Weight Loss May Reduce Cancer Risk

Results from a new study published online today in Cancer Research suggest that moderate weight loss in postmenopausal women reduces biomarkers of inflammation that have been tied to certain cancers. The study results have potential significance for cancer prevention.

The findings showed that older women who lost at least 5 percent of their body weight through diet alone or diet plus exercise had significant reductions in key inflammatory biomarkers such as C-reactive protein and interleukin-6. Elevated levels of these biomarkers are associated not only with increased risk for heart disease but also increased risk for several cancers, including breast, colon, lung and endometrial cancer.

In the study, women were randomized to either a calorie-restricted diet arm, a moderate-to vigorous-aerobic exercise arm, or a diet plus exercise arm. The results showed that C-reactive protein levels went down by about 36 percent in the diet-alone group and by 42 percent in the diet and exercise group. Interleukin-6 levels decreased by about 23 percent in the diet group and 24 percent in the diet and exercise group, the study showed. There were greater reductions in these levels seen among women who lost at least 5 percent of their body weight. Exercise alone did not affect levels of inflammation markers.

Approximately 25% of cancers are due to overweight or obesity and a sedentary lifestyle, risk factors that are particularly common in older women.  Researchers hypothesize that inflammation resulting from being overweight is related to the increased risk for developing cancer.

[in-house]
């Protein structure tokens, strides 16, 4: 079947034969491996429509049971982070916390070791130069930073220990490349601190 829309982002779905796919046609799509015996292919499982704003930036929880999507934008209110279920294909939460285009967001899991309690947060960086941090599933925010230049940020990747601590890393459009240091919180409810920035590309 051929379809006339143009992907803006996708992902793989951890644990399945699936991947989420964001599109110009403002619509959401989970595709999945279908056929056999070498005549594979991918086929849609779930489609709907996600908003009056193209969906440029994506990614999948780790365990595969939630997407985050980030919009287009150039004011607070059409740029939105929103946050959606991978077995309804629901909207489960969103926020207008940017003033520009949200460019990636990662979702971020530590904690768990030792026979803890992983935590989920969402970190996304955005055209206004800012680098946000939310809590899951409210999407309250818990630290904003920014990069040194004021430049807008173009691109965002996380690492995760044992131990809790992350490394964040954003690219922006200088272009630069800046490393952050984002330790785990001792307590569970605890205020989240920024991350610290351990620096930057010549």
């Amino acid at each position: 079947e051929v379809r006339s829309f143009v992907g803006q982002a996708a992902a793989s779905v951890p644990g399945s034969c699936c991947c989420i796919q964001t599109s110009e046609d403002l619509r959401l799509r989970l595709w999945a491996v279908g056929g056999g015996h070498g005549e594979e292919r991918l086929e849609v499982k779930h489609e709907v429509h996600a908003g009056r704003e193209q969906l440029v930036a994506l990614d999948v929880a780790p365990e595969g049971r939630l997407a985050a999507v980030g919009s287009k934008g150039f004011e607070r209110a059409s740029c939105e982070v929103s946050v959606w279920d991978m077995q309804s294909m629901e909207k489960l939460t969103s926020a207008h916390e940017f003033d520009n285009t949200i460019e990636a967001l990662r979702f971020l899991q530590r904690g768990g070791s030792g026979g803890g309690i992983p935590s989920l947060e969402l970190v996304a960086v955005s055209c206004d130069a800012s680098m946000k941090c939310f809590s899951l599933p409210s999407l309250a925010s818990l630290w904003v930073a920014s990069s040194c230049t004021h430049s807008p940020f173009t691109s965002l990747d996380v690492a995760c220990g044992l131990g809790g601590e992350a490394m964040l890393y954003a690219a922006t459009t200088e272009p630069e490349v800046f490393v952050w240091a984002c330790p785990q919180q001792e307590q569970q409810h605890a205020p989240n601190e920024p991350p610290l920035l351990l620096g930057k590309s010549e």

The authors state, “this study found that a 12-month caloric restriction weight loss diet intervention, with or without exercise, produced large, significant reductions in several biomarkers of inflammation…These results suggest that modest amounts of weight loss can have large beneficial effects on clinically relevant inflammatory biomarkers, which could impact risk reduction of several cancers in overweight or obese, postmenopausal women.”

Click here to read the published article.

 

 

American Cancer Society Issues Diet and Exercise Guidelines for Cancer Survivors

Yesterday the American Cancer Society (ACS) published formal guidelines for cancer survivors focusing on the health benefits of maintaining a healthy weight, exercising regularly, and eating a healthy diet.

The “Nutrition and Physical Activity Guidelines for Cancer Survivors” are based on data from over 100 studies released since 2006. The ACS says that there is strong evidence that a healthy diet and exercise may prevent cancer from coming back. The guidelines,  published online in CA: A Cancer Journal for Clinicians, urge physicians to talk to their patients about these issues.

They key recommendations are:

  • Get regular aerobic and resistance exercise
  • Eat a diet low in red meat and saturated fats, and high in fruits, vegetables and whole grains
  • Use other weight-management strategies, such as portion control, to reach and maintain a healthy weight

Click here to read the complete published guidelines. Click here to read a a news article summarizing the guidelines.